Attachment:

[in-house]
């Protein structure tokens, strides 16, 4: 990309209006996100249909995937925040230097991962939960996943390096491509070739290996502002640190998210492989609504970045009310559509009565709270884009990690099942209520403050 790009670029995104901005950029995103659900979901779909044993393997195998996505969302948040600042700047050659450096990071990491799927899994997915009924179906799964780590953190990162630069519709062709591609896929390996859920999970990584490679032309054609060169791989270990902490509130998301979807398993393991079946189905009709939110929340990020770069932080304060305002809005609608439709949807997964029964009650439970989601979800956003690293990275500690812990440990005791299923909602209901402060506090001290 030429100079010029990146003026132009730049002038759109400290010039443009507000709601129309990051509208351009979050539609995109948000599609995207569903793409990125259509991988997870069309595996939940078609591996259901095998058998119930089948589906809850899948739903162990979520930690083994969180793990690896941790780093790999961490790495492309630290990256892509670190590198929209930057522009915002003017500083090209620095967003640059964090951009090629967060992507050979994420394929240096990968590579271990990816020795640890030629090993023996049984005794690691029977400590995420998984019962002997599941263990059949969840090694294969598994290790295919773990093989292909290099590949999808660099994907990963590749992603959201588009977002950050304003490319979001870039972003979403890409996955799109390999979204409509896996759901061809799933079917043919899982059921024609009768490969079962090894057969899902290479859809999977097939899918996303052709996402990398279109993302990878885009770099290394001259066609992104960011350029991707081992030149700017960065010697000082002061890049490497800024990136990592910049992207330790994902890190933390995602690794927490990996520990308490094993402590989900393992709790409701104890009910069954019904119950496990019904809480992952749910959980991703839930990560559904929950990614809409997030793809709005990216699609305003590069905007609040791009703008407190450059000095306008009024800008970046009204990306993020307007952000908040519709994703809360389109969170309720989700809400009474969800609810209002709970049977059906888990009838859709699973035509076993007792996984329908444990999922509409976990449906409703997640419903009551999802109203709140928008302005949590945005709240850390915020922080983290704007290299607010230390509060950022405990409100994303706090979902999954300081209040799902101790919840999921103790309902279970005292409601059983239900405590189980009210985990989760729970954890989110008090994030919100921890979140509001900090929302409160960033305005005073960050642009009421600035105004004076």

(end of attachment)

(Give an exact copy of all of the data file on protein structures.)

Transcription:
[in-house]
């Protein structure tokens, strides 16, 4: 990309209006996100249909995937925040230097991962939960996943390096491509070739290996502002640190998210492989609504970045009310559509009565709270884009990690099942209520403050 790009670029995104901005950029995103659900979901779909044993393997195998996505969302948040600042700047050659450096990071990491799927899994997915009924179906799964780590953190990162630069519709062709591609896929390996859920999970990584490679032309054609060169791989270990902490509130998301979807398993393991079946189905009709939110929340990020770069932080304060305002809005609608439709949807997964029964009650439970989601979800956003690293990275500690812990440990005791299923909602209901402060506090001290 030429100079010029990146003026132009730049002038759109400290010039443009507000709601129309990051509208351009979050539609995109948000599609995207569903793409990125259509991988997870069309595996939940078609591996259901095998058998119930089948589906809850899948739903162990979520930690083994969180793990690896941790780093790999961490790495492309630290990256892509670190590198929209930057522009915002003017500083090209620095967003640059964090951009090629967060992507050979994420394929240096990968590579271990990816020795640890030629090993023996049984005794690691029977400590995420998984019962002997599941263990059949969840090694294969598994290790295919773990093989292909290099590949999808660099994907990963590749992603959201588009977002950050304003490319979001870039972003979403890409996955799109390999979204409509896996759901061809799933079917043919899982059921024609009768490969079962090894057969899902290479859809999977097939899918996303052709996402990398279109993302990878885009770099290394001259066609992104960011350029991707081992030149700017960065010697000082002061890049490497800024990136990592910049992207330790994902890190933390995602690794927490990996520990308490094993402590989900393992709790409701104890009910069954019904119950496990019904809480992952749910959980991703839930990560559904929950990614809409997030793809709005990216699609305003590069905007609040791009703008407190450059000095306008009024800008970046009204990306993020307007952000908040519709994703809360389109969170309720989700809400009474969800609810209002709970049977059906888990009838859709699973035509076993007792996984329908444990999922509409976990449906409703997640419903009551999802109203709140928008302005949590945005709240850390915020922080983290704007290299607010230390509060950022405990409100994303706090979902999954300081209040799902101790919840999921103790309902279970005292409601059983239900405590189980009210985990989760729970954890989110008090994030919100921890979140509001900090929302409160960033305005005073960050642009009421600035105004004076």